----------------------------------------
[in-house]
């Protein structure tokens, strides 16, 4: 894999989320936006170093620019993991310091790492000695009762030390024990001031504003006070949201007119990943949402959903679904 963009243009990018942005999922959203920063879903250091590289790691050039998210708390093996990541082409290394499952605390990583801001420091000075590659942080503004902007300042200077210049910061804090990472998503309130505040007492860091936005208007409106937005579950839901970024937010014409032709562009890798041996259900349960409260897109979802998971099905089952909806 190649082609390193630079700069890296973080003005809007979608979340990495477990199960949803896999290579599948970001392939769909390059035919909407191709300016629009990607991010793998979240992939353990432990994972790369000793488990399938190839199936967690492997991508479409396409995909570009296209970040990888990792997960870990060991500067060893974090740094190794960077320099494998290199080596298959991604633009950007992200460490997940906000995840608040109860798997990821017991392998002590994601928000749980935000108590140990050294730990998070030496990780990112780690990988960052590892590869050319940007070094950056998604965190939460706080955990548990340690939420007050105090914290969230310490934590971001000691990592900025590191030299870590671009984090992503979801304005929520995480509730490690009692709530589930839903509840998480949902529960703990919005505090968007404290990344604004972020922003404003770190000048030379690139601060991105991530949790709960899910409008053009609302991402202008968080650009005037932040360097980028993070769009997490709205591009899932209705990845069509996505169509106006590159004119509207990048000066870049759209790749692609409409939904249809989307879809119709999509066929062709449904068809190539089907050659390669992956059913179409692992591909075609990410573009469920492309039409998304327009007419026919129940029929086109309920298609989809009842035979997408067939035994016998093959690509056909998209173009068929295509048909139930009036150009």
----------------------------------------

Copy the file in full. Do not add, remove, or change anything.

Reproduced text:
[in-house]
């Protein structure tokens, strides 16, 4: 894999989320936006170093620019993991310091790492000695009762030390024990001031504003006070949201007119990943949402959903679904 963009243009990018942005999922959203920063879903250091590289790691050039998210708390093996990541082409290394499952605390990583801001420091000075590659942080503004902007300042200077210049910061804090990472998503309130505040007492860091936005208007409106937005579950839901970024937010014409032709562009890798041996259900349960409260897109979802998971099905089952909806 190649082609390193630079700069890296973080003005809007979608979340990495477990199960949803896999290579599948970001392939769909390059035919909407191709300016629009990607991010793998979240992939353990432990994972790369000793488990399938190839199936967690492997991508479409396409995909570009296209970040990888990792997960870990060991500067060893974090740094190794960077320099494998290199080596298959991604633009950007992200460490997940906000995840608040109860798997990821017991392998002590994601928000749980935000108590140990050294730990998070030496990780990112780690990988960052590892590869050319940007070094950056998604965190939460706080955990548990340690939420007050105090914290969230310490934590971001000691990592900025590191030299870590671009984090992503979801304005929520995480509730490690009692709530589930839903509840998480949902529960703990919005505090968007404290990344604004972020922003404003770190000048030379690139601060991105991530949790709960899910409008053009609302991402202008968080650009005037932040360097980028993070769009997490709205591009899932209705990845069509996505169509106006590159004119509207990048000066870049759209790749692609409409939904249809989307879809119709999509066929062709449904068809190539089907050659390669992956059913179409692992591909075609990410573009469920492309039409998304327009007419026919129940029929086109309920298609989809009842035979997408067939035994016998093959690509056909998209173009068929295509048909139930009036150009």